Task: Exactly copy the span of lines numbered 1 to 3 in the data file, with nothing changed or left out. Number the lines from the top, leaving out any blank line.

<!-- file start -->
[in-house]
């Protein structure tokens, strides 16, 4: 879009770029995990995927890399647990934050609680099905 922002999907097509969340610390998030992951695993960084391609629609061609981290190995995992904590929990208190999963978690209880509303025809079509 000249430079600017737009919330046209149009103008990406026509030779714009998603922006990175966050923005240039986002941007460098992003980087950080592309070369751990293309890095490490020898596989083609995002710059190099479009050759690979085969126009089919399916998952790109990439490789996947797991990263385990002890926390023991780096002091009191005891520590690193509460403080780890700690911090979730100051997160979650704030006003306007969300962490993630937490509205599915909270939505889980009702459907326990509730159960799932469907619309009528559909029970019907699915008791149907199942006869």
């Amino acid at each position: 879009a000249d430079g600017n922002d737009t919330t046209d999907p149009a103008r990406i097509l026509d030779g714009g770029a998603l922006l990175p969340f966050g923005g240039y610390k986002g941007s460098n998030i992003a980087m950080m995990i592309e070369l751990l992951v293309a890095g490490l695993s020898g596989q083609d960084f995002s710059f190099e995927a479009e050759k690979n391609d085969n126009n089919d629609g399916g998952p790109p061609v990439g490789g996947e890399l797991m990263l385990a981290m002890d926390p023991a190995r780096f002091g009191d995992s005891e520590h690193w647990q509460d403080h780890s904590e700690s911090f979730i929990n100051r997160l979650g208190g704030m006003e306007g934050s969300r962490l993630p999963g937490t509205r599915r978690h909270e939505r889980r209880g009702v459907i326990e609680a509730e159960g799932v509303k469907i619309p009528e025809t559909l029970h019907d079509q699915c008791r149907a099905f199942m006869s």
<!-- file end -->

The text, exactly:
[in-house]
């Protein structure tokens, strides 16, 4: 879009770029995990995927890399647990934050609680099905 922002999907097509969340610390998030992951695993960084391609629609061609981290190995995992904590929990208190999963978690209880509303025809079509 000249430079600017737009919330046209149009103008990406026509030779714009998603922006990175966050923005240039986002941007460098992003980087950080592309070369751990293309890095490490020898596989083609995002710059190099479009050759690979085969126009089919399916998952790109990439490789996947797991990263385990002890926390023991780096002091009191005891520590690193509460403080780890700690911090979730100051997160979650704030006003306007969300962490993630937490509205599915909270939505889980009702459907326990509730159960799932469907619309009528559909029970019907699915008791149907199942006869």
């Amino acid at each position: 879009a000249d430079g600017n922002d737009t919330t046209d999907p149009a103008r990406i097509l026509d030779g714009g770029a998603l922006l990175p969340f966050g923005g240039y610390k986002g941007s460098n998030i992003a980087m950080m995990i592309e070369l751990l992951v293309a890095g490490l695993s020898g596989q083609d960084f995002s710059f190099e995927a479009e050759k690979n391609d085969n126009n089919d629609g399916g998952p790109p061609v990439g490789g996947e890399l797991m990263l385990a981290m002890d926390p023991a190995r780096f002091g009191d995992s005891e520590h690193w647990q509460d403080h780890s904590e700690s911090f979730i929990n100051r997160l979650g208190g704030m006003e306007g934050s969300r962490l993630p999963g937490t509205r599915r978690h909270e939505r889980r209880g009702v459907i326990e609680a509730e159960g799932v509303k469907i619309p009528e025809t559909l029970h019907d079509q699915c008791r149907a099905f199942m006869s």